Investigation of boron delta doped layer growth
Institute of Applied Physics, Russian Academy of Sciences, Nizhny Novgorod, Russia
Attention to diamond as an electronic material is receiving international attention due to the improvements in the growth of synthetic diamond by both chemical vapor deposition (CVD) and high pressure high temperature (HPHT) techniques. Diamond offers significant advantages over other semiconductor materials due to its high electrical breakdown strength, high carrier mobilities, high thermal diffusivity, and other exceptional properties. Diamond semiconductor devices will likely impact applications in high power, high frequency, high temperature, and/or harsh or corrosive environments.
In this paper, the research results on the boron incorporation into the single-crystalline CVD diamond during the growth of the delta-doped layers are presented. Investigations were made on a new type of CVD reactor designed for growth of delta layers inside the diamond . The reactor consists of a cylindrical cavity resonator with a quartz tube placed inside, in which laminar gas flow without vortex is maintained. The plasma is created in the reactor by the magnetron with 2.45 GHz frequency. Main features of the new type reactor are the following: (a) use of fast switching of feed gases flow, (b) reactor design, allowing creation of a laminar flow of gases. This approach allowed us to obtain heavily boron doped thin layers and to implement two-dimensional hole "gas" in diamond with high mobility and hole concentrations. Boron concentration in the delta layer and the doping profile was determined by SIMS method. As the result of experiments we found the optimal diamond deposition regime which allows to obtain doped delta layers with thickness of 1 - 2 nm with concentrations of boron greater than 1020 cm-3. Such thin doped layers are highly desirable for the development of diamond-based field-effect transistor and other next generation electronic devices.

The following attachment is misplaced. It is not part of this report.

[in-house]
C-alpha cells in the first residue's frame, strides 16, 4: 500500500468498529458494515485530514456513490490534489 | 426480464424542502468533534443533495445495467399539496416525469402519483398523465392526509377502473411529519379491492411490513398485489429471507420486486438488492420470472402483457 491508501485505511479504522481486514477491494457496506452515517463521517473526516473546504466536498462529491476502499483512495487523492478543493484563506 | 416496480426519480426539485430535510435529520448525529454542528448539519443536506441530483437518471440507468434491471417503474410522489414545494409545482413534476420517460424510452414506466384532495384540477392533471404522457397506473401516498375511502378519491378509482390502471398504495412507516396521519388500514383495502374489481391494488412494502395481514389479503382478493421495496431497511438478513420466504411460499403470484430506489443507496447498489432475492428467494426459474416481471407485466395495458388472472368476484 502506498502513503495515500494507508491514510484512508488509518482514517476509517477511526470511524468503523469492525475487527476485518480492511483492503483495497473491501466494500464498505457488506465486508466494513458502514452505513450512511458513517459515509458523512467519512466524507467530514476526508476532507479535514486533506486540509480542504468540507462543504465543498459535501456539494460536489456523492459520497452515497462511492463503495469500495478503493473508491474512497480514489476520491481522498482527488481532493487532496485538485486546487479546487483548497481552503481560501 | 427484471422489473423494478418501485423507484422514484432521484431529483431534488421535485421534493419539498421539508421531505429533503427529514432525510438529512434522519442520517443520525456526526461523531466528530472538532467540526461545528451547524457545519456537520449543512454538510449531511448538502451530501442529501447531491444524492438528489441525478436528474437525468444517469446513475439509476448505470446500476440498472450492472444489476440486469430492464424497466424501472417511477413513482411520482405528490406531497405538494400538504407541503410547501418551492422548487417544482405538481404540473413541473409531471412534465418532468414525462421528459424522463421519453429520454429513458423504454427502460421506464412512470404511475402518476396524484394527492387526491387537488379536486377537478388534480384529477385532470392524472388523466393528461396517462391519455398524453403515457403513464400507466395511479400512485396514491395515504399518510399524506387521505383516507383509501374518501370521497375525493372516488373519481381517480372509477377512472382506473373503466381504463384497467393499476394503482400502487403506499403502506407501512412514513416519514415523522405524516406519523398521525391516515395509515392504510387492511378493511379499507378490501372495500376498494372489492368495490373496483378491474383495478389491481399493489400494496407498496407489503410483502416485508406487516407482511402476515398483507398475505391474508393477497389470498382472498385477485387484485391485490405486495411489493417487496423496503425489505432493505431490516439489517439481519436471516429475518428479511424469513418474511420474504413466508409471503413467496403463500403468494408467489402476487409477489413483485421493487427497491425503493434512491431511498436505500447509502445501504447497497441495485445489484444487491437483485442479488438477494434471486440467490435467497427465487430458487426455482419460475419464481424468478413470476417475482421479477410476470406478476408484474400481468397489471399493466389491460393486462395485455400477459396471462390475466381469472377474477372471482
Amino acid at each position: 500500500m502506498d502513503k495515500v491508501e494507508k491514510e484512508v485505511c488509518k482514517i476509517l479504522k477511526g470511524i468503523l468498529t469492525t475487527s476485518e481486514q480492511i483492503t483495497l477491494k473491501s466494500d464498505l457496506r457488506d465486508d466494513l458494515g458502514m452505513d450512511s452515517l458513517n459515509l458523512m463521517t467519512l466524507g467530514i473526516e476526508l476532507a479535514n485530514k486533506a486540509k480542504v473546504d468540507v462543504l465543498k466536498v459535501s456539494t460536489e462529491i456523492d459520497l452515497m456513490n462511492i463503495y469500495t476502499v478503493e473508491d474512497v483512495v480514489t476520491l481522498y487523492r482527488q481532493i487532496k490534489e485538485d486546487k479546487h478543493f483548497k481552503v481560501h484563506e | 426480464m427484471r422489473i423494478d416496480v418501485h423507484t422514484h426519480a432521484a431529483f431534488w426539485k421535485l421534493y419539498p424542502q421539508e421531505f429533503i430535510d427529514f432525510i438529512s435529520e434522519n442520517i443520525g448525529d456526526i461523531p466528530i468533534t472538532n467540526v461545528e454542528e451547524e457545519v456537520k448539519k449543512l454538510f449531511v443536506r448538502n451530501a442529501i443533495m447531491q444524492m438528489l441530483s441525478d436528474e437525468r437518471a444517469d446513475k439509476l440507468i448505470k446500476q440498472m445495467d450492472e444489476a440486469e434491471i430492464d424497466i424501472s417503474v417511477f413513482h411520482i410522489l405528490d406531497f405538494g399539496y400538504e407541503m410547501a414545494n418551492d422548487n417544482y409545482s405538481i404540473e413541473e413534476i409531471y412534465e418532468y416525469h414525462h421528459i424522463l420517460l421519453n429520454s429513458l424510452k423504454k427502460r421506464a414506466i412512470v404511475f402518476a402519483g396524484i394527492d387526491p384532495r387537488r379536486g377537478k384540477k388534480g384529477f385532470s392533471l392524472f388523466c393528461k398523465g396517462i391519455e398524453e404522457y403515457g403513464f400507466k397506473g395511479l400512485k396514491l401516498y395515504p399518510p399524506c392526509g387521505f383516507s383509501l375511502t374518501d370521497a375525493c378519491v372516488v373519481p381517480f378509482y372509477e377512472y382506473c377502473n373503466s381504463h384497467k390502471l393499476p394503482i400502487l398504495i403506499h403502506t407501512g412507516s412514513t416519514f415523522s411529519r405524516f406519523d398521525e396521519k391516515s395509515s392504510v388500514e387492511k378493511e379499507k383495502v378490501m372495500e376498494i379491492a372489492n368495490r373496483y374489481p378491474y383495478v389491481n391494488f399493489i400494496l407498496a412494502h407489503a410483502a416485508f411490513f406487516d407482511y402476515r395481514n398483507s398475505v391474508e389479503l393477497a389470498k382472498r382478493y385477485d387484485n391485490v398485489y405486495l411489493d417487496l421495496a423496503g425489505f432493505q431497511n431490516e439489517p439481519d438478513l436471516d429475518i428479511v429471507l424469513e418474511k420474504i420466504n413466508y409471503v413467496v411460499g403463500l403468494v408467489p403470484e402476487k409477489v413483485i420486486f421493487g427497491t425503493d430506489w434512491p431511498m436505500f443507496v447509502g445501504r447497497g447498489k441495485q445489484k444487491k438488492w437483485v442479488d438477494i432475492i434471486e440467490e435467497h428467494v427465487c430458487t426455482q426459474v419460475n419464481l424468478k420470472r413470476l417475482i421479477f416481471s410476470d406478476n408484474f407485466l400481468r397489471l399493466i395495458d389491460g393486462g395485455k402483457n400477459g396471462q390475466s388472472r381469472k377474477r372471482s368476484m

A. L. Vikharev, A. M. Gorbachev, M. A. Lobaev, et. al, Phys. Status Solidi RRL, 1–4 (2016) 016) / DOI 10.1002/pssr.201510453